On the whole, this is probably one of the big downsides of the blog. It can create confusion as readers might think it’s an official site, and there is definitely the possibility that once in a while I have wrong information on the blog.  A barista will tell me something, and later, I find out it is not true.  This came up, for example, when I was writing a blog post about the “largest Starbucks in North America.”  I mistakenly thought it was in Seattle, but later realized that it is Texas.  Everything is bigger in Texas.

I noticed you also tweet under the handle "SbuxMel." So, with potential brand confusion and misinformation, why shouldn’t Starbucks (or any other brand dealing with unofficial bloggers) just try to shut you down?

That’s a great question.  I’ve taken the time to look around on the Internet, and there are a lot of Starbucks blogs out there.  Partners are blogging, there are other fan blogs, and there many Starbucks-related websites.  Starbucks realizes they can’t control the web---or at least, I think they do.  There is no logical reason to go after a small blogger with a positive Starbucks blog.  I’m good for the brand, or at least, I think I am.

Tell me more about that.  How are you good for the brand?

Well, I hope not to overstate any of this, but here are my thoughts.  First, my blog is a fair platform for open discussion about the brand by fans and critics.  Many like-minded Starbucks lovers congregate on my site, and hearing our chatter is a great way for Starbucks to get a pulse on what we think and feel.  We also encourage open, constructive, and respectful criticism, which is also a good way for Starbucks to learn.  In this way, we’re like a 24/7 focus group and another place Starbucks can gain insight, feedback, and ideas.  Furthermore, we’re promoters:  We encourage people to try new products, register their Starbucks Cards, and opt in to promotions all the time---and they do it.  Generally, the blog leaves people with a positive feeling about the brand---and that’s never a bad thing!

If you had one thing to tell brands about unofficial bloggers, what would you say?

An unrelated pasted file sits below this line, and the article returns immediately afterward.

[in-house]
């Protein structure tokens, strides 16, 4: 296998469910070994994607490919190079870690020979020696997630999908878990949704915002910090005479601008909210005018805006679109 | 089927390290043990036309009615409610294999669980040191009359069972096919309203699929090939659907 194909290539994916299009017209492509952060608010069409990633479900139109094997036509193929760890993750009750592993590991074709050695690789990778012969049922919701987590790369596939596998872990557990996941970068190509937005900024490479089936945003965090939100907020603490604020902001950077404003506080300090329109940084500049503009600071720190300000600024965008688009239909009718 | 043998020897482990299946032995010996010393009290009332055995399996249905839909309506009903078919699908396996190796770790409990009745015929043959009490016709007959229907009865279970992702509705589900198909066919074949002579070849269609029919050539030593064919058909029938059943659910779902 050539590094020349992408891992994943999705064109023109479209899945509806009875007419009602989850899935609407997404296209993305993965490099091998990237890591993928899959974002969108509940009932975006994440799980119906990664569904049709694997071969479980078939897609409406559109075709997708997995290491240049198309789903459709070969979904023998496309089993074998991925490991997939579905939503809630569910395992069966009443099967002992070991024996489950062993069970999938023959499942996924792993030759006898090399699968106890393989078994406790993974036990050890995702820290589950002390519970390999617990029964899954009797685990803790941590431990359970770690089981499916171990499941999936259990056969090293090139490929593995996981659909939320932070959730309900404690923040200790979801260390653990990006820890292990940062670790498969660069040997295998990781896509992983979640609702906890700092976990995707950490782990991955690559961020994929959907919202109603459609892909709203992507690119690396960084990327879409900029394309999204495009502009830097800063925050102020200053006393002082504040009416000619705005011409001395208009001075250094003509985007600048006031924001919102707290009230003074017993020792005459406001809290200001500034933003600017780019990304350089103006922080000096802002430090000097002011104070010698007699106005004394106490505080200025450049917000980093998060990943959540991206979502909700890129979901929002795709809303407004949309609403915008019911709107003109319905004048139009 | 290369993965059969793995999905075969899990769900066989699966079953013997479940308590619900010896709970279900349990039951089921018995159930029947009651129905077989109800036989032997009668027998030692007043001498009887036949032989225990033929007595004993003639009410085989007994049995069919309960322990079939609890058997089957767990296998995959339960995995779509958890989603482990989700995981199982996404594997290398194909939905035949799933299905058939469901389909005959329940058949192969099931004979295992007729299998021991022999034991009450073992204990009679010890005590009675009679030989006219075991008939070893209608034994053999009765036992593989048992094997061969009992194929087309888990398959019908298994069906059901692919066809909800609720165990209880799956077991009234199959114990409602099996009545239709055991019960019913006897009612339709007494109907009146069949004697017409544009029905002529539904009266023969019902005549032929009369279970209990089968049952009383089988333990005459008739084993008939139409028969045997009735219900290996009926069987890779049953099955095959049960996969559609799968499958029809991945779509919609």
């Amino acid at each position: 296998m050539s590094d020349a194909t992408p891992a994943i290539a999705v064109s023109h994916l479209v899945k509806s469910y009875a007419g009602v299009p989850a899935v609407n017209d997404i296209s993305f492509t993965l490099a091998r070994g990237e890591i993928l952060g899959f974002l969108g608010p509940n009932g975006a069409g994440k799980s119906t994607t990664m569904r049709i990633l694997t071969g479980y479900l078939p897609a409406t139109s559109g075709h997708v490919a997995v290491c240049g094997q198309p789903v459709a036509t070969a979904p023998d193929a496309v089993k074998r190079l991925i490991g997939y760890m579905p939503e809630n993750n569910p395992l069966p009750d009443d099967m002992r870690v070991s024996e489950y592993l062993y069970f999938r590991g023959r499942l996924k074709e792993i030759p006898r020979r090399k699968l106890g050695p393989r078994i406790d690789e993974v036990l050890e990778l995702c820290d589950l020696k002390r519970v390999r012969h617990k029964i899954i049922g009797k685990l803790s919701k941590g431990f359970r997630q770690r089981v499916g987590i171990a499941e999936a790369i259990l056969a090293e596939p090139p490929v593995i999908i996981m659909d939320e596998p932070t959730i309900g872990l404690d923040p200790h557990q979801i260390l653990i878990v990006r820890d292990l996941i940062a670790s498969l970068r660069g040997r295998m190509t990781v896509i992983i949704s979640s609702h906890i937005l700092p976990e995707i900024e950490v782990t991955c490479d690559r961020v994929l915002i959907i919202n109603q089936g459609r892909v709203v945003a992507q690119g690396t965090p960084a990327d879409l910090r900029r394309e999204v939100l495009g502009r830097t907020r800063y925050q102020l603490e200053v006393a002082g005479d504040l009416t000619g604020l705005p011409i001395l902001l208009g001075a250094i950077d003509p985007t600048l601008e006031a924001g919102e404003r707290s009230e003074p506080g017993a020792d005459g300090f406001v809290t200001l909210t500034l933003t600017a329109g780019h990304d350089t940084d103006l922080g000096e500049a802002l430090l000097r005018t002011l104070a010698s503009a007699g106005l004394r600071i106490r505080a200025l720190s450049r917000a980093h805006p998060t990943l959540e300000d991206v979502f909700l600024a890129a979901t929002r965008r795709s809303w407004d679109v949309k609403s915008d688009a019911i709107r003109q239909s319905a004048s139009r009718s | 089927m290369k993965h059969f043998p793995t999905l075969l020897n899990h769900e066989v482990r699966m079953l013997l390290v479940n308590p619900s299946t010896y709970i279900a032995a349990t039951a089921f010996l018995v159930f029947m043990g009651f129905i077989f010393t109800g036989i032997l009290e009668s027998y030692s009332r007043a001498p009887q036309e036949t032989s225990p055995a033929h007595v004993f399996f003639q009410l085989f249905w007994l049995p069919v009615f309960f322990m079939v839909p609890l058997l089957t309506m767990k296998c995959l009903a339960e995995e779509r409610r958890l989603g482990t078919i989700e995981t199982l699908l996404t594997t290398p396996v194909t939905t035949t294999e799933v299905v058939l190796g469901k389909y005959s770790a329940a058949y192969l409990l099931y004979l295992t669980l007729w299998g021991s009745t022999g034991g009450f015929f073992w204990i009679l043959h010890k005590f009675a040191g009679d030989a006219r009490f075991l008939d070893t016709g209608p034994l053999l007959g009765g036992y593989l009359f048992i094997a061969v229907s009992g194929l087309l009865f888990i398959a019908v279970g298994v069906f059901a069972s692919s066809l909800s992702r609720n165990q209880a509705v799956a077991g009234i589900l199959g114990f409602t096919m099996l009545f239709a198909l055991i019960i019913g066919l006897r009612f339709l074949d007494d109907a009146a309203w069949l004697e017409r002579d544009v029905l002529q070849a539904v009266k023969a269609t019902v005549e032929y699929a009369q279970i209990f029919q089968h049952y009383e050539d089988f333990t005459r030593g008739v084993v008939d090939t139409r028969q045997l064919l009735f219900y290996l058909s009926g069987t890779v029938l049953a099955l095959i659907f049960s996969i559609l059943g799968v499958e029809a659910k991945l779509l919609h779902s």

Well, in a nutshell, it's this:  Know your advocates, and be responsive and transparent.

Thanks, Melody!

As a person who writes, consults, speaks, and teaches about about customer experience for a living, I walked away from my interactions with Melody full of thoughts.  First, I remember thinking how hard it would be to hire someone as bright, passionate, articulate as Melody is.  Just ask any recruiter.  Second, I know from experience that kind of zeal from a brand evangelist can make a company feel uncomfortable---especially at the executive level.  However, what these executives need to embrace is the idea that what folks like Melody are doing is a gift for Starbucks.  It only takes one look  at Melody's blog to see how much of herself she has invested in it, how much she cares about her audience, the content, and the brand.

The truth is, when a customer cares enough to share thoughts, criticisms, and feelings---in any channel---it's a gift.  This is true whether the feedback is positive or negative.  What brands like Starbucks have to decide, therefore, and in light of investments in their own blogs, crowdsourcing sites and partner channels, is how they will receive these gifts.  As they decide, they must consider that we live in a day and age where corporate confidence is at an all-time low---where people statistically trust people much more than brands.  In that light, it's important to consider how powerful unofficial spokespeople can be.  When a brand demonstrates sensitivity, humility, gratitude, and care---just providing great service provided on the local level---it can have a sizable, positive impact on the way people feel about brands.  In the digital era, people with a trusted following can be strong and highly vocal advocates for brands or huge detractors.  In the day and age we live in, it's up to the brand to recognize the voices in the digital divide, and decide how they will respond to them to extract every ounce of value there is.

If you represent a brand, I'd love to hear your thoughts about unofficial bloggers, fans, promoters, and detractors. Or if you want to weigh in and say hi to Melody, leave a comment.

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image of Leigh Duncan-Durst
Leigh Duncan Durst (leigh at livepath dot net) is a 20-year veteran of marketing, e-commerce, and business and the founder of Live Path (